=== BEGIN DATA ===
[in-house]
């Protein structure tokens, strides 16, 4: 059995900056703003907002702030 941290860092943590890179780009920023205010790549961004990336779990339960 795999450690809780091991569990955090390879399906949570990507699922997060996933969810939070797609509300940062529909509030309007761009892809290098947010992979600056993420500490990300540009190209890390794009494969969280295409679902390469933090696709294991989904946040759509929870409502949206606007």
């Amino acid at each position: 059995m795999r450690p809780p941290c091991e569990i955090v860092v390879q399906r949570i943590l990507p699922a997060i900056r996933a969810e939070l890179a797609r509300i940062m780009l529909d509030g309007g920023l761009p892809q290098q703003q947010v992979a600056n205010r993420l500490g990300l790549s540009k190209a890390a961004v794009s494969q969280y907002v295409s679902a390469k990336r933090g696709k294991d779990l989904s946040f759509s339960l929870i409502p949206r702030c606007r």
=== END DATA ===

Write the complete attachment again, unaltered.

[in-house]
């Protein structure tokens, strides 16, 4: 059995900056703003907002702030 941290860092943590890179780009920023205010790549961004990336779990339960 795999450690809780091991569990955090390879399906949570990507699922997060996933969810939070797609509300940062529909509030309007761009892809290098947010992979600056993420500490990300540009190209890390794009494969969280295409679902390469933090696709294991989904946040759509929870409502949206606007």
């Amino acid at each position: 059995m795999r450690p809780p941290c091991e569990i955090v860092v390879q399906r949570i943590l990507p699922a997060i900056r996933a969810e939070l890179a797609r509300i940062m780009l529909d509030g309007g920023l761009p892809q290098q703003q947010v992979a600056n205010r993420l500490g990300l790549s540009k190209a890390a961004v794009s494969q969280y907002v295409s679902a390469k990336r933090g696709k294991d779990l989904s946040f759509s339960l929870i409502p949206r702030c606007r």